WikiLeaks Releases What It Says Are Thousands of CIA Documents on Cyber Hacking

Man crosses CIA logo in lobby of CIA Headquarters in Langley, Virginia / Getty Images

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WikiLeaks released on Tuesday what it claims are thousands of Central Intelligence Agency documents and files that reveal how the agency hacks computers and other devices, including smart phones, smart TVs, and messaging applications.

WikiLeaks said in a press release that the collection of documents "gives its possessor the entire hacking capacity of the CIA." The trove of documents, titled "Vault 7," was allegedly provided by a former U.S. government hacker and contractor.

A CIA spokesman would not comment "on the authenticity or content of purported intelligence documents," the Wall Street Journal reported. But Edward Snowden, a former National Security Agency contractor who leaked NSA surveillance programs in 2013, wrote in a tweet Tuesday that the documents look "authentic."

An intelligence source told the Journal that the information does relate to CIA hacking devices and techniques, and that the information could "jeopardize ongoing intelligence-gathering operations." The source said if the leaks are genuine, they would provide a "blueprint" of United States surveillance, and would be far more damaging than Snowden's leaks.

WikiLeaks stated that the number of published pages in "Vault 7" already eclipses "the total number of pages published over the first three years of the Edward Snowden NSA leaks." But the website noted that it has made 70,875 redactions in total on the identities of "thousands of CIA targets and attack machines throughout Latin America, Europe, and the United States."

The source who provided WikiLeaks with the documents believes that the widespread hacking abilities of the CIA "urgently need to be debated in public, including whether the CIA's hacking capabilities exceed its mandated powers and the problem of public oversight of the agency."

"The CIA found itself building not just its now infamous drone fleet, but a very different type of covert, globe-spanning force–its own substantial fleet of hackers," WikiLeaks said in its press release.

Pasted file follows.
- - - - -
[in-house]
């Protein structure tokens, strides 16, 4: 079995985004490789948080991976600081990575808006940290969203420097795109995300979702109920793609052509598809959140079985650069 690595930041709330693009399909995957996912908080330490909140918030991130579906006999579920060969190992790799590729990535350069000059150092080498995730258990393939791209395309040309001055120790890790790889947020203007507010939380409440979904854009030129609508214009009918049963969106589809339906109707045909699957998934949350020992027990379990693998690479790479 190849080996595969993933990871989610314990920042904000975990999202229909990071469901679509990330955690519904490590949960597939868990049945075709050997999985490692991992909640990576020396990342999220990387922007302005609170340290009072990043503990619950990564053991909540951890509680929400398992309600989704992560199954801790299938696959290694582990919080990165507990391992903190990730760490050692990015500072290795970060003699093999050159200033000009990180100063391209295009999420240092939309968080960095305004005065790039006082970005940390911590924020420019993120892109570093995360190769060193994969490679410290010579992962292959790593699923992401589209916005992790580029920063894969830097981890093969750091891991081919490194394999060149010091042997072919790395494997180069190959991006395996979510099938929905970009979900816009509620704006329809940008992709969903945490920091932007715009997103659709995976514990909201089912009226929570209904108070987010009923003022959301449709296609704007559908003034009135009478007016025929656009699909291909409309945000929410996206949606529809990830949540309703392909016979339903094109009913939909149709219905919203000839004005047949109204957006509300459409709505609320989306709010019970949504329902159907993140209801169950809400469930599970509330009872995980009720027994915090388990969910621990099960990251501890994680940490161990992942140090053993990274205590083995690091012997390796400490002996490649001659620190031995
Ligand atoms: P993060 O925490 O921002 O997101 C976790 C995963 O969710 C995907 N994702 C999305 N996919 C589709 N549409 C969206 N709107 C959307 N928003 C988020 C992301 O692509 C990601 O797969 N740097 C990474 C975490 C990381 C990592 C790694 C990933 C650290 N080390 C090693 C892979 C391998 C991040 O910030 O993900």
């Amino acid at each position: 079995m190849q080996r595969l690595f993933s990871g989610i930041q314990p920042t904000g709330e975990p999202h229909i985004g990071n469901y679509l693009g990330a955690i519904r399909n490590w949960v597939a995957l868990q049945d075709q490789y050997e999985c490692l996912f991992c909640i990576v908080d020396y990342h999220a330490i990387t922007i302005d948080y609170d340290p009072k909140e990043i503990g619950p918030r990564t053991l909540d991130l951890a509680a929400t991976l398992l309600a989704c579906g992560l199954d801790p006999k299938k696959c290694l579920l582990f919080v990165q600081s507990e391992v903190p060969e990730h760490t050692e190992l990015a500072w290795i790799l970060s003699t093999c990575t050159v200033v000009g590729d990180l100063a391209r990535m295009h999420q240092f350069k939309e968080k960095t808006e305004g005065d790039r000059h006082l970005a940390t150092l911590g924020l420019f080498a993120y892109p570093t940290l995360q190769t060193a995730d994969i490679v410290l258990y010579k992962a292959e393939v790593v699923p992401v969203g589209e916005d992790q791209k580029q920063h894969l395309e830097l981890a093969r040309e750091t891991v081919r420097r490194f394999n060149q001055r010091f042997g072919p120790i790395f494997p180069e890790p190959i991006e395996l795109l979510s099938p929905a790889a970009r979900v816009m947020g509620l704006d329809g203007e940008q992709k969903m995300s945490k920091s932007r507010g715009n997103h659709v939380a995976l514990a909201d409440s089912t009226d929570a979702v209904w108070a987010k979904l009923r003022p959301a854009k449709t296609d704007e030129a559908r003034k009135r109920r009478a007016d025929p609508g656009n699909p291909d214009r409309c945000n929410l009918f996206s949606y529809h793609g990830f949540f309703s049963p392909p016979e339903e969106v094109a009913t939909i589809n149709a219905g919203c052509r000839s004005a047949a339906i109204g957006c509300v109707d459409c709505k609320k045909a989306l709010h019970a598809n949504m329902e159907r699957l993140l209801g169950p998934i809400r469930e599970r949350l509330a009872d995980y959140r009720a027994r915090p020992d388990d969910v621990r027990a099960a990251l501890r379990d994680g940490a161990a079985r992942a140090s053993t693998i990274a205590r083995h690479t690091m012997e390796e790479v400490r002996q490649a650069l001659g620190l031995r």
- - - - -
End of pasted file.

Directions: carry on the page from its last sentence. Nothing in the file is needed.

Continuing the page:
Wikileaks claims that the CIA's hacking team provides the agency with its "own NSA," so that it does not have to disclose its operations to the actual NSA.

"Vault 7" is the first of a series of leaks WikiLeaks plans called "Year Zero," which will cover the CIA's alleged covert global hacking exploits. WikiLeaks asserts that most electronic products are not safe from CIA hacking.

One of the hacking abilities of the CIA that "Vault 7" reports is a bug called "Weeping Angel," which allegedly was developed by the CIA's Embedded Devices Branch. After infesting a smart TV, the bug turns the TV into a covert microphone that will record conversations even if the TV appears to be turned off.

CIA malware also targets OSx, Linux, Windows, and routers, according to WikiLeaks.

WikiLeaks released hacked emails from Hillary Clinton campaign manager John Podesta's private account during the 2016 presidential campaign last fall, but this new information, if legitimate, could be damaging to President Donald Trump. The information WikiLeaks obtained shows that any phones used for a presidential Twitter account are not safe. The malware that "Year Zero" will allegedly reveal contains a blueprint for hacking the phones that are in control of personal presidential Twitter accounts.

Emily Ferguson

Emily Ferguson   Email Emily | Full Bio | RSS
Emily Ferguson is assistant editor for the Washington Free Beacon. She graduated from the College of Charleston in May of 2016 with a BA in Religious Studies and minors in Philosophy and Studio Art. Along with being an aspiring journalist, she is a painter, jewelry maker, music enthusiast, and fire performance artist.

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